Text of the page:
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  • Writer's picturegirlyengine

Writing Every Day?

I want to preface this with the usual disclaimer that all writing advice is wrong. For every piece of advice I've ever heard (start with action, don't overdescribe, don't have the character wake up in the morning, etc.), there's a bestselling author out there that does the exact opposite.

This is one writer's opinion on a process. There are many opinions and many processes. I recommend finding the one that works for you and perfecting it. I hope this helps you along the way!

The question always goes around: do you have to write every day to be a writer?

This seems a fairly short-sighted question to me because, at its root, it often presumes that "writing" means "putting words on a page." This idea boils writing down to a single act (usually drafting), when in truth, writing encompasses so many stages--brainstorming, drafting, world-building, revising, self-editing--some of them recurring and none of them in any discernible order.

The idea of "writing = word count" is so insidious that many writers even feel they're not progressing unless they reach a certain word count/day. I've caught myself feeling that way and had to check myself. The truth is, if writing was just "putting words on a page," there would be very few writers who could "write" every day.

Our chaotic, daily lives just don't allow for it.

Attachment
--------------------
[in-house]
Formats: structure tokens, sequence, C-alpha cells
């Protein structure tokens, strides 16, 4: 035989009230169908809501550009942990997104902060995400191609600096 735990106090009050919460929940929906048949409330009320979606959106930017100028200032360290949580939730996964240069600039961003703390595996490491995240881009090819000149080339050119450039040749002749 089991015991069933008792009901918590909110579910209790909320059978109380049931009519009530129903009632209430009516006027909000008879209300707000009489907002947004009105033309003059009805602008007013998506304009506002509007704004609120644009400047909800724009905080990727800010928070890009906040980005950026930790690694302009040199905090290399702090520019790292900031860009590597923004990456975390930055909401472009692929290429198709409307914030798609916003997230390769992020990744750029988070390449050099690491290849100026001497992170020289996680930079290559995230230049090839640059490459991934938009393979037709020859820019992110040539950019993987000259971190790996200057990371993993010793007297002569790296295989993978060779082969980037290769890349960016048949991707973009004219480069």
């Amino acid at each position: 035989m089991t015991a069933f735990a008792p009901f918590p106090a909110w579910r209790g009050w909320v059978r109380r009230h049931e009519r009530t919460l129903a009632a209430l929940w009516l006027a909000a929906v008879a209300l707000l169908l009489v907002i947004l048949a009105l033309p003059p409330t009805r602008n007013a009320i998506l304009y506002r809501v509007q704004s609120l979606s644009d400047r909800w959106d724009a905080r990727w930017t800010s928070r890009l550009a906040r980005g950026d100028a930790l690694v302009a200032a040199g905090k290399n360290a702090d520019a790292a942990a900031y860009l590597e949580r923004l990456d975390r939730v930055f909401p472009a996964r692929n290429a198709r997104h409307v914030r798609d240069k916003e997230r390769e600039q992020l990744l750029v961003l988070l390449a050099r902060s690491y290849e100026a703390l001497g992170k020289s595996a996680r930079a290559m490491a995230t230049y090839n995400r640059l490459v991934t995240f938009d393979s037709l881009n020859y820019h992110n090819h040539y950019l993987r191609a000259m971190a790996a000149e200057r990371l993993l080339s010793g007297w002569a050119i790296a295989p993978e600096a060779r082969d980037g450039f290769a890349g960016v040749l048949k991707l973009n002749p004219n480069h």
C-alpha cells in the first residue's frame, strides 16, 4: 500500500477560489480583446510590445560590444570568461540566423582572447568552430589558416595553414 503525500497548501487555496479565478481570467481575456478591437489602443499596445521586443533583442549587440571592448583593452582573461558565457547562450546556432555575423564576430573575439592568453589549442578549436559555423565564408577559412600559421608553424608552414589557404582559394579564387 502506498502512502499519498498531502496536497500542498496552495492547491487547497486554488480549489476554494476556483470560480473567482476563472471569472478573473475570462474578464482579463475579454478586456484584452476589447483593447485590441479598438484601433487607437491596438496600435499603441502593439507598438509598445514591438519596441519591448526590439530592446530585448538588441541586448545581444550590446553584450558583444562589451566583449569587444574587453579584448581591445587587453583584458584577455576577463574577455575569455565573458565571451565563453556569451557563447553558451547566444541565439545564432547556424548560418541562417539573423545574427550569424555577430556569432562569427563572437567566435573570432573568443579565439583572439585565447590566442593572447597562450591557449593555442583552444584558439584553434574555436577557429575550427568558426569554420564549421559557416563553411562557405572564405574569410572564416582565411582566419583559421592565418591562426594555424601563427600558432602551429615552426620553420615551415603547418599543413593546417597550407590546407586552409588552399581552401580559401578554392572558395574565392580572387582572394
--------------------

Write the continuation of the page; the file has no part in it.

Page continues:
However, if you take a broad view of writing that encompasses brainstorming, daydreaming, outlining, revising, drafting, self-editing, world-building, making Pinterest boards, etc., as writing, then you can easily see how most writers probably do write every day (or at least when in the midst of a project).

Anything that gets you immersed in your world and characters (and their problems) counts as writing. Brainstormed about a tricky ending? Writing. Worked on an outline or wrote 1K today? You're writing. Read a book to dissect technique? WRITING.

These acts count as writing because they foster a connection and familiarity--an immersion--with the world, with the characters, the concepts, the plot. And if you're like me, you need that immersion to tell the story particular to these characters. Otherwise, you'll get caught up telling the reader things about them (likely, as you try to discover who they are)--and that's not the same as telling their story.

The way I approach writing is this: my goal is to connect emotionally with the reader through my characters. To do that, my characters must be real (not necessarily realistic). That is, they must be believable in their emotions, their actions and reactions, their goals, motivations, and conflicts.

For me, the only way to write these characters well is to live in their heads for a bit and to spend time thinking of their points of view as it relates to the story. I must be immersed in them and their struggle. What do they want? Why? Why do they want it? How does this wanting tie into their emotional wound/goal? What they would risk and for what--or who?

I usually spend time putting them into situations and trying out different actions and reactions until I hit upon something that resonates. It's a delicate balance (as these beats must also drive the plot forward), and as you can imagine, this process results in a lot of "wasted" words, but for me, these words help me figure out what the story isn't, and that helps me narrow down what it is.

So the next time you ponder whether you should "write" every day, think about what writing means to you, your process, and your product.



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